EY Suart Attorneys

This newsletter is for our valued clients and is intended to inform them of recent developments in our law and of other matters of interest. This newsletter and other articles are available on our website. Kindly advise should you not wish to receive this newsletter in future and feel free to distribute it to your friends or other interested parties if you so wish. Contributions are made by our directors and professional assistants.  Please also refer to our disclaimer at the bottom of this newsletter.









It is not unheard of for people to fabricate qualifications or information on their curriculum vitae (CV). It might be white lies, with the facts augmented with a few fancy adjectives to boost their likability.

The National Qualifications Amendment Bill (“The NQA Bill”) is one of the new laws President Cyril Ramaphosa is expected to sign and promulgate soon.

The NQA Bill will regulate the situation where an employer is faced with an employee who fabricated information on his/her CV. The NQA Act, once promulgated into Law, will establish grounds for punishment if a prospective employee or an employee already employed is found guilty of committing fraud on his/her CV. This includes lying about previous employment or falsifying qualifications.

The penalty for lying on your CV? Depending on the severity, up to 5 years of imprisonment or a significant fine. The NQA Bill will establish a number of actions and penalties for the different offences and will be more extensive than current legislation such as the National Qualifications Framework Act 67 of 2008.

Although the full effect of the NQA Act is unknown, it does serve as some reassurance, particularly where an employer requires formal qualifications. The NQA Act will serve as deterrent to restrict the frequency of CV fraud, and once in full force, hopefully deter those thinking of boosting their CV’s with false information and misrepresentations.

Juanné Bester - Associate


A lease agreement forms the basis of the relationship between the Landlord and Tenant, and it is therefore very important that the lease agreement is clear on the intention of the parties, the so called essentialia of the agreement, to qualify as a specific type of agreement.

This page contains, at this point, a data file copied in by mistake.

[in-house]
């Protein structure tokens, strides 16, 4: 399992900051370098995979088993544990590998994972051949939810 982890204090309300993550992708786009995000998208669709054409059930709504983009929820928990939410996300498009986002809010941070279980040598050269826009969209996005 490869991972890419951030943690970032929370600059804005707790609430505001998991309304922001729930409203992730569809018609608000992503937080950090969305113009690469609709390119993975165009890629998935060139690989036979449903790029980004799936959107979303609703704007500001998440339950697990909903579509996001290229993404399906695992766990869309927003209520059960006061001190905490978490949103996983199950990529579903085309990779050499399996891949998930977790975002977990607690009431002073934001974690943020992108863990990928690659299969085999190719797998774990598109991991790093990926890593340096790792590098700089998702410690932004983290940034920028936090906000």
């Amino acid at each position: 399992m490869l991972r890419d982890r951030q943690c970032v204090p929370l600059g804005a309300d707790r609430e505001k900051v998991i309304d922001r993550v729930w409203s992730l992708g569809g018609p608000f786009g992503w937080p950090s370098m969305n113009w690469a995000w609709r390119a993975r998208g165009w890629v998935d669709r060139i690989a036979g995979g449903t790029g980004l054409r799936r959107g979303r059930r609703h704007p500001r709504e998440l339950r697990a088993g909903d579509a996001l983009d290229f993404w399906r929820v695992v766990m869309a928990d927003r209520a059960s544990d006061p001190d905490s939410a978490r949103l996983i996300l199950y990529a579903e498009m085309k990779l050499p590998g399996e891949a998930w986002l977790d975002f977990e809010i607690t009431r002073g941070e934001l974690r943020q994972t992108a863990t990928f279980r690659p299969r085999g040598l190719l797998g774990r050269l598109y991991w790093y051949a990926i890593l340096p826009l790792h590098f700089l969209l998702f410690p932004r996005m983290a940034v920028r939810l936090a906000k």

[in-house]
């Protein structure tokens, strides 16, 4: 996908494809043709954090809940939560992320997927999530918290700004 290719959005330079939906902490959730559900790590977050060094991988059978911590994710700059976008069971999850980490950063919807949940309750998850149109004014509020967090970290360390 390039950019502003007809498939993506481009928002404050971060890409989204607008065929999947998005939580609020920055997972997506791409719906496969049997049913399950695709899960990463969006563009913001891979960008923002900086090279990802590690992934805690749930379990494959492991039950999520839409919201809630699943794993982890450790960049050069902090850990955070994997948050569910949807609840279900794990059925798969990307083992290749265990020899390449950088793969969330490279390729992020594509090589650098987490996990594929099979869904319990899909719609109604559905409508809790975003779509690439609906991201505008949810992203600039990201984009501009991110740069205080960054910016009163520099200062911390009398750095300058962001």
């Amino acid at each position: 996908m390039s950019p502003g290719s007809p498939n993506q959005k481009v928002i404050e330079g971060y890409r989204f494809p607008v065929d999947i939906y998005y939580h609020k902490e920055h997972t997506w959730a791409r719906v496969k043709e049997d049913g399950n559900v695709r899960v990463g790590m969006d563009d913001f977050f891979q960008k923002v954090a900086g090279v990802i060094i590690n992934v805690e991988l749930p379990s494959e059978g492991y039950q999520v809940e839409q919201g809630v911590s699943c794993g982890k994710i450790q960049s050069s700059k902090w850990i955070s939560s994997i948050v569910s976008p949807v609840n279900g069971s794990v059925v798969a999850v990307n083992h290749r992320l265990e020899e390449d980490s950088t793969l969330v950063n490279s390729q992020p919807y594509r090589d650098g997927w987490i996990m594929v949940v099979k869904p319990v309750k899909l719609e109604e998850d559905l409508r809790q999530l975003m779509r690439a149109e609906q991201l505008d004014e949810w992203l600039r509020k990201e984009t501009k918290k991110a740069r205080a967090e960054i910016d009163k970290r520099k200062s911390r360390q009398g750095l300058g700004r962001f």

The essentialia or essential provisions of a lease agreement are as follows:

  1. The identification/description of the leased premises;
  2. The Tenant have the use and enjoyment of the leased premises;
  3. The use and enjoyment of the premises is temporary;
  4. Tenant to pay for the use and enjoyment of the premises (it does not have to be a monetary value);
  5. The duration of the lease.

Failure to identify the essentialia in the lease agreement will not necessarily render the agreement invalid, it will merely not be the agreement intended to be concluded between the parties.

Lease agreements are to be approached with caution, especially in the event the Landlord intends to cancel the lease agreement prior to the termination date, due to a breach by the Tenant. Non-payment of rental by a Tenant does not automatically cancel the lease agreement.

It is important to take note that the Consumer Protection Act, 68 of 2008 (“CPA”) has a considerable impact on lease agreements especially Section 14 of the Act. Section 14 deals with early termination.

Firstly, Section 14 of the Act is not applicable to agreements entered into between juristic persons, irrespective of their annual turnover or asset value.

And secondly, this Section is also not applicable to agreements entered into on a month to month basis.

Section 14 is therefore only applicable to agreements entered into for a fixed period between the Landlord and Tenant.

A Landlord who entered into a fix term lease agreement with a Tenant may not cancel such lease agreement prior to the termination date. The Landlord will only be entitled to do so if the Landlord can prove that there was a “material failure” on the side of the Tenant, and the Landlord has given the Tenant 20 business days written notice to rectify such material failure.

Section 14 of the CPA will still apply even in the event that the lease agreement makes provision for early termination.

This, however, is not applicable to a Tenant. A Tenant may at any time prior to the termination date give 20 business days written notice to the Landlord to terminate the fixed term agreement for whatever reason.

The CPA protects the Landlord for any loss that the Landlord may suffer due to early termination by the Tenant and allows the Landlord to charge the Tenant a reasonable cancelation penalty fee for such early termination of the fixed term agreement.  

A proper lease agreement is not only required to secure payment of the monthly rentals, but its provisions may become more relevant in the event of eviction proceedings against a defaulting Tenant.

It will be advisable for Landlords to first seek legal advice prior to the election to cancel a fixed term agreement due to a material failure on the part of a Tenant.

Quintin Badenhorst - Associate


The Financial Intelligence Centre Amendment Act has incorporated two additional Schedules into the Amendment Act (namely Schedule 3A and 3B).

These Schedules introduce the following concepts:

  1. Prominent Influential Persons (“PIP”) : A PIP is an individual who holds or has held, in the last twelve (12) months, a specified position or function within the Republic of South Africa (RSA) for a period exceeding six (6) months. This includes acting positions. These are categorized as: 

(1)  A person holding a prominent public function; or

(2)  A person holding a senior position in a company providing goods or services to an organ of state, where the annual transactional value of the goods, services or both in excess of an amount determined by the Minister of Finance; or

(3)  A person holding a senior position at an international organization based in the Republic of South Africa.